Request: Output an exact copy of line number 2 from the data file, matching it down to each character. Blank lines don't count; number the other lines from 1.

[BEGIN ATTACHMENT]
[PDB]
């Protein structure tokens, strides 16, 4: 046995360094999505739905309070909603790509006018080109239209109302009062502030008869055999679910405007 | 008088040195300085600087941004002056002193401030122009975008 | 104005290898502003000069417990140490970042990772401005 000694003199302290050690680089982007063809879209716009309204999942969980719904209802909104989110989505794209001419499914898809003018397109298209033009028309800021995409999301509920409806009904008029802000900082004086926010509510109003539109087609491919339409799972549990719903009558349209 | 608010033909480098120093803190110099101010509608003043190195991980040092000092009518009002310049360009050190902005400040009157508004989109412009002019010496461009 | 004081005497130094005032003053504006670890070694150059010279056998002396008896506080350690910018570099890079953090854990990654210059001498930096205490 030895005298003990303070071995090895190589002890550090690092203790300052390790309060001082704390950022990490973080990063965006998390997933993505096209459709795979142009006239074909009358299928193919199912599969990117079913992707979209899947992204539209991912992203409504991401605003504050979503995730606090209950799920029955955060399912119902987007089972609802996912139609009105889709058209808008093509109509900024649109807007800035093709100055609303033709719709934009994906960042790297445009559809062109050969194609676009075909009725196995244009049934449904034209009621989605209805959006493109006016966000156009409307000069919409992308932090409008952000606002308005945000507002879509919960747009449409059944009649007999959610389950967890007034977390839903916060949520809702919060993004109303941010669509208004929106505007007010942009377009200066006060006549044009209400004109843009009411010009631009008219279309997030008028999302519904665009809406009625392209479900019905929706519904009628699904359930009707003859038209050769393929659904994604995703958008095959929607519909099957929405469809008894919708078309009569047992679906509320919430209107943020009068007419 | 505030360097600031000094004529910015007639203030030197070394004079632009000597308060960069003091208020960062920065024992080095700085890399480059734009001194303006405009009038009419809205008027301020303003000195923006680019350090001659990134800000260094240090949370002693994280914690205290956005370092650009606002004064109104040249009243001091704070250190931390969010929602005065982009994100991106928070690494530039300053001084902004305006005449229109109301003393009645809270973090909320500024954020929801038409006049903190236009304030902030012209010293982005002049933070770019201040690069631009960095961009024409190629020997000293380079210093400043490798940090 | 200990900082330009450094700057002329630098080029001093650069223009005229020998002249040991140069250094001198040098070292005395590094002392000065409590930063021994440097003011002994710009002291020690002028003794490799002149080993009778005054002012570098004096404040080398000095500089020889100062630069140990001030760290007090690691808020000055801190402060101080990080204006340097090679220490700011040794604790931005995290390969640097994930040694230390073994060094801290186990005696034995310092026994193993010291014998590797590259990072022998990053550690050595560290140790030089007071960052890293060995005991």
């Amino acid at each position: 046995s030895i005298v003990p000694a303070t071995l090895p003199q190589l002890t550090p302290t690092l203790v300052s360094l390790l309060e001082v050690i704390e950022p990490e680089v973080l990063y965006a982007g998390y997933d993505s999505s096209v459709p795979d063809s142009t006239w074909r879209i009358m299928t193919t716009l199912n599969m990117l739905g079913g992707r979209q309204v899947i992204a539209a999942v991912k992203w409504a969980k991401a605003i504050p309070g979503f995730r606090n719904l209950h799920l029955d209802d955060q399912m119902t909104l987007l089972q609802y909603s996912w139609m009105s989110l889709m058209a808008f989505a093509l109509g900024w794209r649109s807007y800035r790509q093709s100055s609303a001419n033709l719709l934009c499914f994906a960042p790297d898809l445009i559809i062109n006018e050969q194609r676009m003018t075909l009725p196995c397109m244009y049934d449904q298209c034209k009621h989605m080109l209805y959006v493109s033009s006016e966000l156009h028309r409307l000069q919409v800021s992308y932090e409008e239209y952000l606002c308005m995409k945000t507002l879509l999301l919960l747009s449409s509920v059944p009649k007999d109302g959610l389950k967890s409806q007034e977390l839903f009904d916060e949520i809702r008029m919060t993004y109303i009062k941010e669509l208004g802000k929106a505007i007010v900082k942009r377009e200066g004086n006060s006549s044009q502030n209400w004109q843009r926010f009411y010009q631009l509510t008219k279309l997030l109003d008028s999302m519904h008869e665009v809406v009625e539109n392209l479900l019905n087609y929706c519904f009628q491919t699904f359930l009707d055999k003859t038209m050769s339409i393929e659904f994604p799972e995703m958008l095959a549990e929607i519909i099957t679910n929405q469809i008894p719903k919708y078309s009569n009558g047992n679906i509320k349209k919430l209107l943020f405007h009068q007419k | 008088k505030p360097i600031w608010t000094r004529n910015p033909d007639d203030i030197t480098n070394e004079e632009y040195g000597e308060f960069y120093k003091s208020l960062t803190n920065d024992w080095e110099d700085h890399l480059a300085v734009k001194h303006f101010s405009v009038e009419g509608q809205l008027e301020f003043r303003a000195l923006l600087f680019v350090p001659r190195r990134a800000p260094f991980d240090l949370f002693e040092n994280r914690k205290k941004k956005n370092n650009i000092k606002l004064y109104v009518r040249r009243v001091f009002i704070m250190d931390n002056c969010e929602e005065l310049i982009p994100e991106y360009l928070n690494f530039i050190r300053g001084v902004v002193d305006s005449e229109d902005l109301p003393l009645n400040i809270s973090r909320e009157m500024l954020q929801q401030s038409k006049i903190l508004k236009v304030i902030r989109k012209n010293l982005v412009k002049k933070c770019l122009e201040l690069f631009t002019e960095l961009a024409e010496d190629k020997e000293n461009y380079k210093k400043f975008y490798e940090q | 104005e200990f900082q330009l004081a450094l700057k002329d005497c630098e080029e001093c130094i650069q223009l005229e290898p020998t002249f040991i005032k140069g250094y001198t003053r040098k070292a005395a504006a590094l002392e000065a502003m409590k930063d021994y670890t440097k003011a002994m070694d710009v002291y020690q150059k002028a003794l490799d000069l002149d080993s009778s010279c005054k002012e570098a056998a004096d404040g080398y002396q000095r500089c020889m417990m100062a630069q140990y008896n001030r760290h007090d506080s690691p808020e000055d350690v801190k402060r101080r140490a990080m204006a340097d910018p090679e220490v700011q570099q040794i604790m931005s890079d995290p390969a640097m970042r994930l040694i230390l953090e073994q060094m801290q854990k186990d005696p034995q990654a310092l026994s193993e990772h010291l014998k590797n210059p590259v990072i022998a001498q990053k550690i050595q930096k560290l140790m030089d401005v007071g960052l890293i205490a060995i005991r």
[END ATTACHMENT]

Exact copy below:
């Protein structure tokens, strides 16, 4: 046995360094999505739905309070909603790509006018080109239209109302009062502030008869055999679910405007 | 008088040195300085600087941004002056002193401030122009975008 | 104005290898502003000069417990140490970042990772401005 000694003199302290050690680089982007063809879209716009309204999942969980719904209802909104989110989505794209001419499914898809003018397109298209033009028309800021995409999301509920409806009904008029802000900082004086926010509510109003539109087609491919339409799972549990719903009558349209 | 608010033909480098120093803190110099101010509608003043190195991980040092000092009518009002310049360009050190902005400040009157508004989109412009002019010496461009 | 004081005497130094005032003053504006670890070694150059010279056998002396008896506080350690910018570099890079953090854990990654210059001498930096205490 030895005298003990303070071995090895190589002890550090690092203790300052390790309060001082704390950022990490973080990063965006998390997933993505096209459709795979142009006239074909009358299928193919199912599969990117079913992707979209899947992204539209991912992203409504991401605003504050979503995730606090209950799920029955955060399912119902987007089972609802996912139609009105889709058209808008093509109509900024649109807007800035093709100055609303033709719709934009994906960042790297445009559809062109050969194609676009075909009725196995244009049934449904034209009621989605209805959006493109006016966000156009409307000069919409992308932090409008952000606002308005945000507002879509919960747009449409059944009649007999959610389950967890007034977390839903916060949520809702919060993004109303941010669509208004929106505007007010942009377009200066006060006549044009209400004109843009009411010009631009008219279309997030008028999302519904665009809406009625392209479900019905929706519904009628699904359930009707003859038209050769393929659904994604995703958008095959929607519909099957929405469809008894919708078309009569047992679906509320919430209107943020009068007419 | 505030360097600031000094004529910015007639203030030197070394004079632009000597308060960069003091208020960062920065024992080095700085890399480059734009001194303006405009009038009419809205008027301020303003000195923006680019350090001659990134800000260094240090949370002693994280914690205290956005370092650009606002004064109104040249009243001091704070250190931390969010929602005065982009994100991106928070690494530039300053001084902004305006005449229109109301003393009645809270973090909320500024954020929801038409006049903190236009304030902030012209010293982005002049933070770019201040690069631009960095961009024409190629020997000293380079210093400043490798940090 | 200990900082330009450094700057002329630098080029001093650069223009005229020998002249040991140069250094001198040098070292005395590094002392000065409590930063021994440097003011002994710009002291020690002028003794490799002149080993009778005054002012570098004096404040080398000095500089020889100062630069140990001030760290007090690691808020000055801190402060101080990080204006340097090679220490700011040794604790931005995290390969640097994930040694230390073994060094801290186990005696034995310092026994193993010291014998590797590259990072022998990053550690050595560290140790030089007071960052890293060995005991």